What ensues is a fast-paced circling of the track, punctuated by whistles, resets—and hard hits. The gist of the sport is four blockers from each team circle in a pack as the jammer tries to catch up from behind and break through to the front, earning points by lapping an opposing player. As a jammer, “basically you’re the quarterback of the team,” explained Lena “Whiskey Ginger” Barouh ’07, who skates with the Seattle Tilted Thunder Rail Birds.
By the end of two 30-minute halves, the Port Authorities have crushed HARD, 263-44, which doesn’t dampen post-derby, inter-team camaraderie over beers.
So what draws these women to a sport that makes bruised bones and dislocated ribs (one of Jade’s recurrent injuries) commonplace? “There’s something primal about it,” said Barouh. “Also, I get to hit people really really hard—as hard as I want.” But, in addition to the adrenaline rush, she’s drawn to the (ahem) gameswomanship, she says: “It’s a game. It’s teamwork. You have to employ strategy. You have to trust the people you’re skating with.”
Like other athletes, derby women attest to the fact that their sport increases their self-assuredness and fosters supportive and lasting friendships. Jade finds it rewarding to work together with other women. Plus, she said, “It’s increased my confidence.”
Added Amanda “Lady GayGay” Vickerson ’07, of Portland’s B team, the Calamity Janes, “I get to hit people. With finesse.” After pausing, she continued, “I would say, really—this is such a typical girl answer—the friendships.”
There are aspects of roller derby beyond female mayhem that set it apart from other team sports.
While some like Vickerson feel that the game itself is, “all about empowerment,” Allison “Dee Stortion” Trela, whose derby shop, Bruised Boutique, in Nashua, N.H., supplies gear to derby women around the world, feels differently. “Empowerment in the kitschy sense is overplayed,” she said.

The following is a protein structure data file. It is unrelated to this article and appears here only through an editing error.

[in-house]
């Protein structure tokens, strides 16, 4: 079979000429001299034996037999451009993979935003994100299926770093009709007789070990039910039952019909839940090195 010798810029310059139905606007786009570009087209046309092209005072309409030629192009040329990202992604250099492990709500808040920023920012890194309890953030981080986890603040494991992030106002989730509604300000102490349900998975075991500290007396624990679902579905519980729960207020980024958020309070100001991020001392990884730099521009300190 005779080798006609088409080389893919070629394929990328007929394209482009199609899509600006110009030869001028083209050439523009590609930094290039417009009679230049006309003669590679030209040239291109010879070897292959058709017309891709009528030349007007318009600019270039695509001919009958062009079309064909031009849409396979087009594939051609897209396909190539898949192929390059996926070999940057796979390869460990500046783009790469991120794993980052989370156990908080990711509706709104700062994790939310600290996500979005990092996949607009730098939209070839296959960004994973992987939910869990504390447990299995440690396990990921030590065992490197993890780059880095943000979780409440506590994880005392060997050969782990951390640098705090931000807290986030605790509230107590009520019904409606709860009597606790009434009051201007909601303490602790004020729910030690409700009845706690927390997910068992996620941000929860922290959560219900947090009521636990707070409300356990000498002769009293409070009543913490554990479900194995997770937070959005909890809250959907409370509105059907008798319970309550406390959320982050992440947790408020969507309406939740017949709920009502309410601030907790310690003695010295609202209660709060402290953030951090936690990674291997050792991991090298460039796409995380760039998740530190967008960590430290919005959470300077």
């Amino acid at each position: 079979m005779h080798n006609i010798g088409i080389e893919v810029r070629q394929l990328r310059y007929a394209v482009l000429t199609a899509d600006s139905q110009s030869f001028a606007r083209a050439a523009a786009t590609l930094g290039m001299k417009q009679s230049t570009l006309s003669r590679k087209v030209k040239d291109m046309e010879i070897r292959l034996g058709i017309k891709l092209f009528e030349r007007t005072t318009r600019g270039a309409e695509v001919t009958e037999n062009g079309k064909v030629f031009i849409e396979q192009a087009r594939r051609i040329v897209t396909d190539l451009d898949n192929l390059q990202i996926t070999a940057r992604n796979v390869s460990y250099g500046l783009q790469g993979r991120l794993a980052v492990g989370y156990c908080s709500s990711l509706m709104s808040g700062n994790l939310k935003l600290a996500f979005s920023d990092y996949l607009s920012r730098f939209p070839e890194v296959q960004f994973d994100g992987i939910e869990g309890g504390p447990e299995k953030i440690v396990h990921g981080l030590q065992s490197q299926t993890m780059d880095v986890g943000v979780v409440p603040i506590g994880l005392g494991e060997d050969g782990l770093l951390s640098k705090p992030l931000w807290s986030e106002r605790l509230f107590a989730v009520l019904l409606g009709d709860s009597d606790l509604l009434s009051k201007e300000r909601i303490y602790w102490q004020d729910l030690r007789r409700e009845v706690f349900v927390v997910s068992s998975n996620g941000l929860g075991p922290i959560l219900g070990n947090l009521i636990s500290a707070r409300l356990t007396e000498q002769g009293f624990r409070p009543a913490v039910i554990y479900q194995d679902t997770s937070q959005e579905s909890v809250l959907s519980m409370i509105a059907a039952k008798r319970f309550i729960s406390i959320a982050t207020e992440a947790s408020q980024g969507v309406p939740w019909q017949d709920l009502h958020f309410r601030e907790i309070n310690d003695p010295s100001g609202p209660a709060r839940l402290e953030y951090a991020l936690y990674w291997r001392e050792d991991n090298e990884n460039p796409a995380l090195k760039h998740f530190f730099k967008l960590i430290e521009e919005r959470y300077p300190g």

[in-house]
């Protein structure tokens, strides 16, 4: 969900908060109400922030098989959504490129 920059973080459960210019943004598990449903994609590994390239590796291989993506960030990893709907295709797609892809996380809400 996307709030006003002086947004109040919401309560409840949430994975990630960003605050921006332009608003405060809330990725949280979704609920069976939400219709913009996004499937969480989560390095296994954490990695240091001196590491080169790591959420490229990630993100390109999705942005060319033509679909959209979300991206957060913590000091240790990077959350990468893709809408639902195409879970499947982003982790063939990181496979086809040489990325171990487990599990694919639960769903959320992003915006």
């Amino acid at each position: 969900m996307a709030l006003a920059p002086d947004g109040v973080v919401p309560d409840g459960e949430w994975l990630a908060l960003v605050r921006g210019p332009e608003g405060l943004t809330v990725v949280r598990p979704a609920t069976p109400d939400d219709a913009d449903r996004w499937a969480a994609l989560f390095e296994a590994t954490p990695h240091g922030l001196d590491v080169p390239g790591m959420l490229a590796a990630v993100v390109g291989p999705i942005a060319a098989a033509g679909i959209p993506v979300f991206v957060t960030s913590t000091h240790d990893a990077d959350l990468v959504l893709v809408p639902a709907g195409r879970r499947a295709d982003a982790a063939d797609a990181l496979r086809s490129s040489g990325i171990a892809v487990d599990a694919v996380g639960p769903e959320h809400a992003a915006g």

But Trela does see female empowerment embodied by the leagues’ independence. “Every single league across the country is self-run. That includes doing all of the taxes and legal pieces,” Trela said. Jade echoed this sentiment in describing the derby ethos as “By the skater, for the skater. It’s very much a grassroots organization.” She added that, as skaters, “We do all our own marketing, all our own fundraisers, the whole nine yards.”
But Vickerson, who laughed when acknowledging that she “outs herself” every time she tells someone her derby name (Lady GayGay), feels that derby, begun by men, now is rooted in feminism. Vickerson, a women’s, gender, and sexuality studies major at Colby and an ice hockey player, feels derby should remain a predominantly female sport because it gives women the opportunity to gain recognition as skilled athletes in a domain free from male comparison.
These and similar insights led Vickerson, Jade, and their teammate Becky “Gunner Hands-Off” King to run a workshop for the Maine Civil Rights Team program that explained “the history of this sport and how today’s roller derby athletes are redefining its image and shattering stereotypes on and off the track.”
Whether individual derby athletes conceive of the sport as a feminist statement is somewhat irrelevant, participants say . Derby, they say, nonetheless brings women together, makes them stronger, and engenders confidence. As Barouh put it: “It’s a sisterhood, but it’s a really black-and-blue sisterhood. Sisterhood of the traveling whup-ass.”